In a recent Victorian Civil and Administrative Tribunal decision the effect of disclosure of some documents was found to be contrary to the public interest because of the nature of the information and the consequential impact on ongoing government interests; others because they related to the preparation of a cabinet submission. However the decision of the President Justice Bell in McIntosh v Department of Premier and Cabinet  VCAT 1528 includes statements and findings concerning a policy brief and a possible Parliamentary Question that rely on the broader point that advice to ministers should remain confidential regardless of content. For example: "(t)he Premier and ministers are entitled to receive frank, independent and confidential advice about how to answer possible parliamentary questions if asked, and be judged on their answers, especially in relation to issues of high policy importance. PPQs represent an adviser’s views about the matters at possible issue, not those of the Premier or minister. The Premier and ministers should not be judged on their adviser’s views. Releasing PPQs on matters of high policy importance may inhibit access by the Premier and ministers to frank and independent advice of that kind in the future" ; and "(r)eleasing advice given to the Premier and ministers would breach the confidentiality of the advice. It would also inhibit the capacity of officers to give such advice independently and frankly in the future ...".
There might be other arguments to support the exemption claims but these reasons are in marked contrast to comments by Federal Special Minister of State Joe Ludwig on the same subject in Canberra two weeks ago, admittedly talking about reforms that are yet to come to pass:
"I know that some in the Australian Public Service feel that FOI reforms may inhibit their ability to provide frank and fearless advice. But I believe that the tradition of frank and fearless advice is more robust than that. I believe that our public servants will work professionally within the new FOI framework as they do within other accountability mechanisms. It is beyond dispute that it is in the public interest for ministers to receive written advice on matters relating to their administrative and policy responsibilities. In any given case, whether or not the exemption may be sustained will depend on the subject matter of the document and the circumstances around the Government’s consideration of the document, including whether a Government position has been announced. Political sensitivity will not be an argument against disclosure."Almost two years ago Deputy President Forgie of the Administrative Appeals Tribunal in McKinnon and Secretary Department of Prime Minister and Cabinet said  the claim that senior APS officers have a reasonable expectation that the documents would remain confidential and that their release would tend to inhibit frank and objective analysis and evaluation of issues and policy options in the future could be fairly restated: " If the work that they did as APS officers were revealed, they would not in future do the work required of them as APS officers holding senior positions, which required them to give policy advice and to do so in a way that promotes the APS Values." She continued:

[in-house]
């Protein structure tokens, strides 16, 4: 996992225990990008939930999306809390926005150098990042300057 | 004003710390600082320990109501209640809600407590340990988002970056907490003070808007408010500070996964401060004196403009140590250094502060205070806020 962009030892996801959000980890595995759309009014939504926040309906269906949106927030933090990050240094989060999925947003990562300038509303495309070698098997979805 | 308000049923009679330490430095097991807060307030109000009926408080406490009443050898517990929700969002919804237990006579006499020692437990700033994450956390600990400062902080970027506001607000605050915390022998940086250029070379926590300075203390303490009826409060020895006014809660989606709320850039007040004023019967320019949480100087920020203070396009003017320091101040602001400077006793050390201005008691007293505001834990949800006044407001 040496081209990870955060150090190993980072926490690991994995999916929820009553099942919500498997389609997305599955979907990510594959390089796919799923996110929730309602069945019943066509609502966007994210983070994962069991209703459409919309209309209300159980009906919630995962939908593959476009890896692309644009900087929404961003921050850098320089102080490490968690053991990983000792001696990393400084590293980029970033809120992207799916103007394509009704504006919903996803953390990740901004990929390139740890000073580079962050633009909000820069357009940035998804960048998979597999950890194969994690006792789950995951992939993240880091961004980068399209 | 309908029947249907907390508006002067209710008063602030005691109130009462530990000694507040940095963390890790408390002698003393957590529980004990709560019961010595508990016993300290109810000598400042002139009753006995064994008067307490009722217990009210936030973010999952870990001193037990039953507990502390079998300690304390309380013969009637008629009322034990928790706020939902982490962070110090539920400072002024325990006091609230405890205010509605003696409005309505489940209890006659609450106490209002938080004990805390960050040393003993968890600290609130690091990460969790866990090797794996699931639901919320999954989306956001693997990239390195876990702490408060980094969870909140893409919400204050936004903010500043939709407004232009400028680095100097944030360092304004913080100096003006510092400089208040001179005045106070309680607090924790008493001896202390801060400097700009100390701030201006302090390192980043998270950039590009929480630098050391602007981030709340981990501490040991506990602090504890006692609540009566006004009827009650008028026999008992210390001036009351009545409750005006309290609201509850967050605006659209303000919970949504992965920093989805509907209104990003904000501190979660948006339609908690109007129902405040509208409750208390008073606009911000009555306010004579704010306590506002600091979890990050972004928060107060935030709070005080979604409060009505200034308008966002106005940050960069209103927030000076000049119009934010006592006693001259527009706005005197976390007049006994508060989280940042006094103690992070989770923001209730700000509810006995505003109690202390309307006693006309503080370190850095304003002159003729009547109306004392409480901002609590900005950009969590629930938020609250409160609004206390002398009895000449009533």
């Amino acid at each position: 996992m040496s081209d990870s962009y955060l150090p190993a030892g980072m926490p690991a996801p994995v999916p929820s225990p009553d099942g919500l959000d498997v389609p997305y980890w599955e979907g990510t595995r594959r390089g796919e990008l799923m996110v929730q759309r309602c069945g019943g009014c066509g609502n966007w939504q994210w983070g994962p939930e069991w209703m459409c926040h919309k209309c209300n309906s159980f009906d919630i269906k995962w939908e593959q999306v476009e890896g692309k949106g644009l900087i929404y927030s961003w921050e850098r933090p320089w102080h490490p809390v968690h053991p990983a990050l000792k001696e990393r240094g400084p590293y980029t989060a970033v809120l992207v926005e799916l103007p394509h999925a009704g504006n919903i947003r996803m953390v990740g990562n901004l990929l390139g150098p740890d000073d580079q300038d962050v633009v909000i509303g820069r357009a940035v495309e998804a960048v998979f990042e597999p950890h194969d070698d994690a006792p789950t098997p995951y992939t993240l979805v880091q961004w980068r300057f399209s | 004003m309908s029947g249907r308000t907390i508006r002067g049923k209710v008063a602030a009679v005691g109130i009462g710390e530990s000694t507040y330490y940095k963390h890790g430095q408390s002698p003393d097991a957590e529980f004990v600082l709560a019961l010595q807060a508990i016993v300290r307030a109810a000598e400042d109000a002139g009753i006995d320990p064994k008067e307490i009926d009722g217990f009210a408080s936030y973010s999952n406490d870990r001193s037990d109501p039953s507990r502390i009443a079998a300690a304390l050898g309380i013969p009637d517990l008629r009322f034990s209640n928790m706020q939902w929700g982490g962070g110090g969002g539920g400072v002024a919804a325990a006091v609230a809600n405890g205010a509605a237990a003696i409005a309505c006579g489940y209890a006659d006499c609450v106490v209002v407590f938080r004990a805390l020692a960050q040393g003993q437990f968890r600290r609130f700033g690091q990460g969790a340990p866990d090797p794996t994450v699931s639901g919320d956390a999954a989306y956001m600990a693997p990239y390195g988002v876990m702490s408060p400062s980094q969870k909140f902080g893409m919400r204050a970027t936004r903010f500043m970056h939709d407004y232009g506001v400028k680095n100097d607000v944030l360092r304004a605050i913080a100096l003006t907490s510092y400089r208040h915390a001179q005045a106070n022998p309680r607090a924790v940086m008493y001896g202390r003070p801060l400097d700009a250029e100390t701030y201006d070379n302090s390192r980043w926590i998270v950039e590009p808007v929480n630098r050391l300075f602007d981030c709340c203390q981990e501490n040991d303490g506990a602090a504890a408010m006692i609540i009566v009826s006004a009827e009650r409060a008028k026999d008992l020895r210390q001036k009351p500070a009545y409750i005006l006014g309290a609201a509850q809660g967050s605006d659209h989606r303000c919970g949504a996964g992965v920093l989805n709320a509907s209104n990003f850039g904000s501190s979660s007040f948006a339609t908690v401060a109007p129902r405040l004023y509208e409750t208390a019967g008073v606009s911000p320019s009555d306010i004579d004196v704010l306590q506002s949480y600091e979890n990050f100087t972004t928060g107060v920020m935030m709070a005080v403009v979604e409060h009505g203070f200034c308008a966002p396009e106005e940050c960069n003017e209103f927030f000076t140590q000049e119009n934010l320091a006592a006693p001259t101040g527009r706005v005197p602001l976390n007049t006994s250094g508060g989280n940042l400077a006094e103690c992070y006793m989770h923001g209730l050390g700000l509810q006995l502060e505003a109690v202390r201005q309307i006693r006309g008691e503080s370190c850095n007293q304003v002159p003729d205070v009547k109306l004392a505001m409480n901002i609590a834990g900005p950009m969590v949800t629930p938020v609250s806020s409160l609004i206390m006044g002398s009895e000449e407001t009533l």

177. Whichever way the claim is stated, it cannot be said to have a rational basis. Senior APS officers may well have an expectation that their advice will remain confidential and, for the most part, that it is often the case. To suggest that they would be inhibited in the performance of their duties if their advice were released would require clear evidence. I do not have that evidence. Without it, I struggle to understand how, in an APS that is committed to being apolitical and accountable to what the literature describes as its “stakeholders” and which has a statutory as well as ethical duty to perform its duties would be inhibited. Its stakeholders must include the Australian community. My struggle is such that I have concluded that there are no reasonable grounds in this case for the claim that disclosure of documents 1 to 13D would be contrary to the public interest on the basis of any inhibition of frank and objective analysis and evaluation of issues and policy options in the future."
In a unanimous decision of the NSW Court of Appeal three years ago, the Court stated that after decisions have been made within government, public interest arguments for non disclosure of “thinking process” documents cannot be based on formulaic, theoretical propositions developed in an era of closed government.
The new acts in place in Queensland and soon NSW, and the Federal Government's Exposure draft make such broad arguments even harder to sustain.
The applicant in the VCAT case, Andrew McIntosh is a member of the Victorian Parliament and applied to the Department of Premier and Cabinet for access to all documents relating to the controversial Record of Commitments dated 6 November 2006, made by the then Premier and The Police Association prior to, but not mentioned publicly until after, the state election.The public interest in access received an acknowledgment from Justice Bell but didn't cut the mustard. He may have felt bound by Victorian court precedents to accept the arguments and to find as he did. But the line of reasoning is looking dated, circa 1985 and Re Howard, another factor pointing to the need for a fresh look at FOI in Victoria in the light of current thinking about transparency and accountability.